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Life Health > Annuities > Fixed Annuities

Fixed Indexed Annuities Stage a Comeback

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Fixed indexed annuities are making a comeback following the demise of the Labor Department fiduciary rule last year and rising volatility in the current stock market, according to a new report from Cerulli Associates.

In the first quarter of 2019, sales of fixed indexed annuities (FIAs), which guarantee a minimum rate of return usually tied to the performance of an equity index, totaled $18 billion, up 24% from the year-ago quarter.

That’s roughly twice the annual sales growth they experienced between 2011 and 2016, before the introduction of the DOL fiduciary rule, which crushed sales.

Insurance agents are still the biggest sellers of fixed annuities accounting for more than half the market share, but RIAs are becoming more active in the market. Their sales of fixed annuities, according to LIMRA data cited by Cerulli, totaled only $206 million in the first quarter, which isn’t much but represents an almost fourfold increase from the year-earlier period.

Cerulli expects the growing popularity of fixed indexed annuities will continue for multiple reasons, led by a greater understanding and acceptance of these annuities by RIAs and broker-dealers. Other catalysts include:

  • The declining attractiveness of variable annuity guarantees
  • Lower interest rates on traditional fixed annuities, which are linked to interest rates
  • Generous living and death benefit guarantees
  • More consumer friendly pricing
  • Increasing supply and distribution support
  • Improved advisor training and education

“We would not rule out another FIA sales record,” the Cerulli report notes. “We also view the FIA space, despite the controversy it often generates, the more colorful and exciting side of the annuity industry, given the almost innumerable index strategies on offer, the premium bonuses (now almost nonexistent on the VA side) and rich base growth factors on guaranteed living benefits.”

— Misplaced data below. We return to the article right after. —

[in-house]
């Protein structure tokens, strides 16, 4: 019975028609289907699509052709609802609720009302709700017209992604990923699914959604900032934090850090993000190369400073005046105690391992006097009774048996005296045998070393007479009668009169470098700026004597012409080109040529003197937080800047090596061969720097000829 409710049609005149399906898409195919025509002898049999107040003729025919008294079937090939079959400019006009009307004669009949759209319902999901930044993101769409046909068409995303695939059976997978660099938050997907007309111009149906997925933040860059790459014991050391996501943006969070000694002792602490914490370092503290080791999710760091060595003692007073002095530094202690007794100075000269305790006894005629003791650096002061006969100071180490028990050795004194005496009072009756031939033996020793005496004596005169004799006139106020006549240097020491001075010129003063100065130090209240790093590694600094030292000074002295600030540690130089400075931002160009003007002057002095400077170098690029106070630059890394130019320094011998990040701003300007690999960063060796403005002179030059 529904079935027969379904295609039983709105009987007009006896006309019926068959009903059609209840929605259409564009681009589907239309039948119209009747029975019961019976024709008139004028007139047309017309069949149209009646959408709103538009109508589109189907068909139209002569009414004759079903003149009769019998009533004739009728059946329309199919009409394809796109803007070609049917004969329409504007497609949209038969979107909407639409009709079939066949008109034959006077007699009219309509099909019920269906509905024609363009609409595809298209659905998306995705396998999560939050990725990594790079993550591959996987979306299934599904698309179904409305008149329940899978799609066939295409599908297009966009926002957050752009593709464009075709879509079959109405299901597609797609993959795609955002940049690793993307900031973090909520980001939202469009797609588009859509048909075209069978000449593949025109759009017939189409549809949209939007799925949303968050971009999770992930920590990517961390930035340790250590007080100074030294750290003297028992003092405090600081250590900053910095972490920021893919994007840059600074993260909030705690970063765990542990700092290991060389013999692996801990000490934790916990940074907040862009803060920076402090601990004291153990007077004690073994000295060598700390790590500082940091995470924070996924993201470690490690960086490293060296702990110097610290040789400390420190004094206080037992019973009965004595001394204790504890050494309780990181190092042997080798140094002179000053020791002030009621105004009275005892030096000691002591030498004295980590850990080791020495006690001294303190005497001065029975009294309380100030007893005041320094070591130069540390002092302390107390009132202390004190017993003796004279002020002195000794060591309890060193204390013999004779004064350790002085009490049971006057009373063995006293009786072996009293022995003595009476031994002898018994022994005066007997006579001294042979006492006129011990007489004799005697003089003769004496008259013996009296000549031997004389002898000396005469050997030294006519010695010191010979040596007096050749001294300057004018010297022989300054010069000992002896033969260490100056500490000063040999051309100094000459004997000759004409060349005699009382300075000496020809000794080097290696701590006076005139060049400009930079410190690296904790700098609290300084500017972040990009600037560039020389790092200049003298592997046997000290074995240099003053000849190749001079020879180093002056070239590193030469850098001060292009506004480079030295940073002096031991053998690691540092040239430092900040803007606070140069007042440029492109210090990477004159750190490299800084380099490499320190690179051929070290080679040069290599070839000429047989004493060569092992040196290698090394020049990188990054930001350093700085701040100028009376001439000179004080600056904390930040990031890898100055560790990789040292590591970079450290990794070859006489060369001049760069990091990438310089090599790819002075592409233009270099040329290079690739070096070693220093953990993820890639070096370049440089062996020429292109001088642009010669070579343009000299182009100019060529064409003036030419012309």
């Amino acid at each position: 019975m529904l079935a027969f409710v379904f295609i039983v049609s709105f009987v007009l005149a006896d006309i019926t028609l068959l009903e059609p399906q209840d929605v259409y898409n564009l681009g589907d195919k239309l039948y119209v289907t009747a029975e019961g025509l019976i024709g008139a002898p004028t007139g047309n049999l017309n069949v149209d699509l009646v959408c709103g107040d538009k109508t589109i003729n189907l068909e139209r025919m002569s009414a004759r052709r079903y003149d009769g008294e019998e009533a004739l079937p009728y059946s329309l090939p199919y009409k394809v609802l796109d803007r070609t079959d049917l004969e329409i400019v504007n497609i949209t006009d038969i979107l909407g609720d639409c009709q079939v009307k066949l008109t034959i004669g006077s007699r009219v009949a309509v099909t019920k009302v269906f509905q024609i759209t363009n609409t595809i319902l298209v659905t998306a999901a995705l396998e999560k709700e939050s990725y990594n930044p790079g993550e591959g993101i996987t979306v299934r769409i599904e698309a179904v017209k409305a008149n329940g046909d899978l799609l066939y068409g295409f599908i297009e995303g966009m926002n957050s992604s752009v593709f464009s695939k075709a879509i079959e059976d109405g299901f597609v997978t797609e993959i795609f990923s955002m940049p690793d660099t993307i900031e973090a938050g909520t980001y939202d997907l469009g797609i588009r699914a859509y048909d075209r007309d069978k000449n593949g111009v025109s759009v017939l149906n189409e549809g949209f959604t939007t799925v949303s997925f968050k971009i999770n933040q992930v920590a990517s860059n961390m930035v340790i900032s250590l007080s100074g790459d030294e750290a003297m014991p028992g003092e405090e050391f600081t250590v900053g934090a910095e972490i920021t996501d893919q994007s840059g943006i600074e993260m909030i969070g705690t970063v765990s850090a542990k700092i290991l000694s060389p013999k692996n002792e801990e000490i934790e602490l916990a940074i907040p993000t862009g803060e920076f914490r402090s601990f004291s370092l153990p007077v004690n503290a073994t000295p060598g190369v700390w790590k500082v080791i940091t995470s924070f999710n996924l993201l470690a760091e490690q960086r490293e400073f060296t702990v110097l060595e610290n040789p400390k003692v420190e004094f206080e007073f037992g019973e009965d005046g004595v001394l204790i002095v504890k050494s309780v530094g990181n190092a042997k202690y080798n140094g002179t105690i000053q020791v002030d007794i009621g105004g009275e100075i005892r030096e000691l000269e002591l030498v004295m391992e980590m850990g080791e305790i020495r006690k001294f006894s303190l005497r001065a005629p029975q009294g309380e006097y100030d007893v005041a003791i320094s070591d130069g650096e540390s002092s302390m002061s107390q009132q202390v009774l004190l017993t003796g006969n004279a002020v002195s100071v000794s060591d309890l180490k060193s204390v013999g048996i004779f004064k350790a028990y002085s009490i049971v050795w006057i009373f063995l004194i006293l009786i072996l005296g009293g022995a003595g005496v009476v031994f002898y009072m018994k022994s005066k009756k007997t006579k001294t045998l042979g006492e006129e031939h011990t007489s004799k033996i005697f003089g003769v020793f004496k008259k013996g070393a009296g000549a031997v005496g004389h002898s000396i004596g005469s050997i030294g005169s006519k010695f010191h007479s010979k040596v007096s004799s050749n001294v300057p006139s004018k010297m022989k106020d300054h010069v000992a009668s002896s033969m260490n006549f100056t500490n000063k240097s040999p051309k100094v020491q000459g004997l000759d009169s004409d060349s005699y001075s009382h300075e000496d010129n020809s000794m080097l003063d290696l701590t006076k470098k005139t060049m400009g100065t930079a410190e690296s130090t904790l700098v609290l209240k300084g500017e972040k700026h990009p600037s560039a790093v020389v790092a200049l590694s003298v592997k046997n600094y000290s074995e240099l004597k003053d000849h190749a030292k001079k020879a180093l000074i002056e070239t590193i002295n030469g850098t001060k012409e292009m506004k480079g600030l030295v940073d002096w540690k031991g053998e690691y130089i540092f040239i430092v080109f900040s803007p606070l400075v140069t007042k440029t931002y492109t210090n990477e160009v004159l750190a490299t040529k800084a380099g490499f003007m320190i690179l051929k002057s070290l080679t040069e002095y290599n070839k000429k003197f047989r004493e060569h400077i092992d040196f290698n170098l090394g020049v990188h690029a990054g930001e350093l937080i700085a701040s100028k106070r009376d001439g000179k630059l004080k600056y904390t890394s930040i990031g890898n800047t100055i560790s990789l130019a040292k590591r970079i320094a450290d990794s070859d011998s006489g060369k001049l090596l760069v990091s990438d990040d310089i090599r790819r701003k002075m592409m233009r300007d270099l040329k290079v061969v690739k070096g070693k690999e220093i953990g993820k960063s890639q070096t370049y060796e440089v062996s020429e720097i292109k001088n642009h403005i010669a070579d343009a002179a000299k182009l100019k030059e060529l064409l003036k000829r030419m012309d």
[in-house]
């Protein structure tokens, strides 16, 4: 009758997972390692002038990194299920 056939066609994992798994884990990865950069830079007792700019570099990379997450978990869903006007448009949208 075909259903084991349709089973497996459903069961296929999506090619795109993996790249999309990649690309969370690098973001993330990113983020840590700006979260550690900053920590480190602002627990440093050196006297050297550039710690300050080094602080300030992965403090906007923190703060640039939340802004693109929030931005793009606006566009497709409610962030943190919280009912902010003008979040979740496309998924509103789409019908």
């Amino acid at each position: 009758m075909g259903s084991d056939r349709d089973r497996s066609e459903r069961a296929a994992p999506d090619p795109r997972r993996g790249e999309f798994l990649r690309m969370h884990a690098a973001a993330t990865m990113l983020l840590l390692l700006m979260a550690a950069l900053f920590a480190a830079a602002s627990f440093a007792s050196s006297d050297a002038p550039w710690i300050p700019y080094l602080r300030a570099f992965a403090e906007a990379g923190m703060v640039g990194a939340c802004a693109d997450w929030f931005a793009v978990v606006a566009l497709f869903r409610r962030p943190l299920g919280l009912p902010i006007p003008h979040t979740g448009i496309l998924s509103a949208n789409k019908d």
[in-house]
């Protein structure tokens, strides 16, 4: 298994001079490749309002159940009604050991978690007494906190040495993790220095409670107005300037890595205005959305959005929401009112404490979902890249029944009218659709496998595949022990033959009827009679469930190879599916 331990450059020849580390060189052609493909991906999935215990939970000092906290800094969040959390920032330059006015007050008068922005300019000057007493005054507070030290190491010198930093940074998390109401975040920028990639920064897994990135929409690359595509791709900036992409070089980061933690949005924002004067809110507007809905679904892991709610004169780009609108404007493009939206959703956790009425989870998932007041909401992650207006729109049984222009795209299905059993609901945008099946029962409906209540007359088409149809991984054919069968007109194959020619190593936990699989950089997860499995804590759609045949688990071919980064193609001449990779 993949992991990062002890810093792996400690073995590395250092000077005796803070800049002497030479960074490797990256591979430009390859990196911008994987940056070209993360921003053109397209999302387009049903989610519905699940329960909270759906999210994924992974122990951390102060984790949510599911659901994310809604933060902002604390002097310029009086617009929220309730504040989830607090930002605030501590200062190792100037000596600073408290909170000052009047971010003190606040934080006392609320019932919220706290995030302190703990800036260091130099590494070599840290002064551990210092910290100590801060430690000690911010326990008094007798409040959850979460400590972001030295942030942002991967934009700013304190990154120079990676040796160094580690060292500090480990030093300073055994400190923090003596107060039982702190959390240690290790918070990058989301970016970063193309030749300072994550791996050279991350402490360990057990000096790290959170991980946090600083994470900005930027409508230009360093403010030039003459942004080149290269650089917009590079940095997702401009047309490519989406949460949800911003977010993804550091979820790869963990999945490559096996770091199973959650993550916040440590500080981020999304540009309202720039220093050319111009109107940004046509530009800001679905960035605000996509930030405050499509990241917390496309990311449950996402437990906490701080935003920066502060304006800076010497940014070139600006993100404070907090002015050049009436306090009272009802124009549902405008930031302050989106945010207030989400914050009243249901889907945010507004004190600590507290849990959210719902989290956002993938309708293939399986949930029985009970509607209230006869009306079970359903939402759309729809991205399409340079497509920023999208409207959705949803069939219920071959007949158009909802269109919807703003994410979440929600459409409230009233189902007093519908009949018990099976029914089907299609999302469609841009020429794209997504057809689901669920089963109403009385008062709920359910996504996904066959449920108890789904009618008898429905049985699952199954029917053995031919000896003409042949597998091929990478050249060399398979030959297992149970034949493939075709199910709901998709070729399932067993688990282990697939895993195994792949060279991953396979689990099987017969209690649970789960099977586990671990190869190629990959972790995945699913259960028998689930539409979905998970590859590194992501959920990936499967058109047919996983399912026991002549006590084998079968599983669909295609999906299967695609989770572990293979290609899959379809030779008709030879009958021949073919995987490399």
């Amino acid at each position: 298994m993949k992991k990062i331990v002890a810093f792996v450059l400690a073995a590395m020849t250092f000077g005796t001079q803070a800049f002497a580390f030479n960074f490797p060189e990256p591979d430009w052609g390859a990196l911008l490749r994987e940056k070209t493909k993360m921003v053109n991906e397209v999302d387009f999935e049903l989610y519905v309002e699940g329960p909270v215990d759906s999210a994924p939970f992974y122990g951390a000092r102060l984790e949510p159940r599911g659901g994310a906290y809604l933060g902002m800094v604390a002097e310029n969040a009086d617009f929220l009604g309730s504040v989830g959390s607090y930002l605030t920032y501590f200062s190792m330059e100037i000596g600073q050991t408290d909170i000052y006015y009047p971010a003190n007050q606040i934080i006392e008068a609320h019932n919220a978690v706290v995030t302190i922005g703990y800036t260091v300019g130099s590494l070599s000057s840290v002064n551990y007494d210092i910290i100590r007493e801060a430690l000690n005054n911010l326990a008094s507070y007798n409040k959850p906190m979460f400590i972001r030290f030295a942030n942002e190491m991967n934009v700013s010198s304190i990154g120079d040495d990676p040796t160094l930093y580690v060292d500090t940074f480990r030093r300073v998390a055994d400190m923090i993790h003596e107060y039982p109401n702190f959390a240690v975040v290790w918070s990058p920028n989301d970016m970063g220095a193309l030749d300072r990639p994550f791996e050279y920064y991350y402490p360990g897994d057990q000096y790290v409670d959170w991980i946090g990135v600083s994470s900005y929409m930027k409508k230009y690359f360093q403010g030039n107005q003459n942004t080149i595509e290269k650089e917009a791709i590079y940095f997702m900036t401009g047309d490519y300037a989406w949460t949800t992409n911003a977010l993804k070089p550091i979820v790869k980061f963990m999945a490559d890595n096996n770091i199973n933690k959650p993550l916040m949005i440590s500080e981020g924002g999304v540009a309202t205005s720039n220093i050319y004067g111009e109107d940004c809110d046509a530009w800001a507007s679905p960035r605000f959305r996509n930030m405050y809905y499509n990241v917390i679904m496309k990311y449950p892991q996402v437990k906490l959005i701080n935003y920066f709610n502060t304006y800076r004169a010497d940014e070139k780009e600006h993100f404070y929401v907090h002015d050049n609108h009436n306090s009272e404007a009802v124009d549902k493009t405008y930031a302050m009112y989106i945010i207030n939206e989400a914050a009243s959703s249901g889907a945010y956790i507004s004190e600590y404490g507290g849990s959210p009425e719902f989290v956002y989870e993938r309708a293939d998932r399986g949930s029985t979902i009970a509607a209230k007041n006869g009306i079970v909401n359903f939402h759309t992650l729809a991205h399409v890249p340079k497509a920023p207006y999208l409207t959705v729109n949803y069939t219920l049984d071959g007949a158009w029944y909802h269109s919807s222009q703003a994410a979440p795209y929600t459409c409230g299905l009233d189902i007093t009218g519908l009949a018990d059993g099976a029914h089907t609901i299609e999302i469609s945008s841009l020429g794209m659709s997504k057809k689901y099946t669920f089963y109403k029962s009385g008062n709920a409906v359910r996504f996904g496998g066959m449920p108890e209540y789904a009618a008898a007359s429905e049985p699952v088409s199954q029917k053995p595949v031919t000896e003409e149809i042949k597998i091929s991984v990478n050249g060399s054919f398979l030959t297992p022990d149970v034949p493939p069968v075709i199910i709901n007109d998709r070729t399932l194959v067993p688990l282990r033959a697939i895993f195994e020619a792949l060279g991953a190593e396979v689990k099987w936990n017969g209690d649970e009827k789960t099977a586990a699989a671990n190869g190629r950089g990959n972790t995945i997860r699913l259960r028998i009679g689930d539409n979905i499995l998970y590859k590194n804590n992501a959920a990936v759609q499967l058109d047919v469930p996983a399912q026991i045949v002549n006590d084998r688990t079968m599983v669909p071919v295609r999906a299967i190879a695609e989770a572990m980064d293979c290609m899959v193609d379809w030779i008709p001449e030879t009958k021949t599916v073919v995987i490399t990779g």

Cerulli also expects product innovation will continue in the FIA space, centering on hybrid indexes and structured annuities.

In the first case the FIAs offer investors the options of tracking a combination of multiple indexes like Security Benefit Life’s Total Value Annuity whose options includes one that tracks an equities, commodities and fixed income index.

Axa’s Structural Capital Strategies is an example of the latter, whereby the insurer absorbs the first 10%, 20% or 30% of an index’s losses — known as the buffer — in exchange for the investor forfeiting more potential gains when the market rallies.

Cerulli also expects FIAs will be introducing lifetime income options to appeal to aging baby boomers and subsequent generations, moving from a primary focus on accumulating assets to include also a focus on withdrawals. In the meantime, it urges wealth managers and assets to watch for developments in the annuity space.

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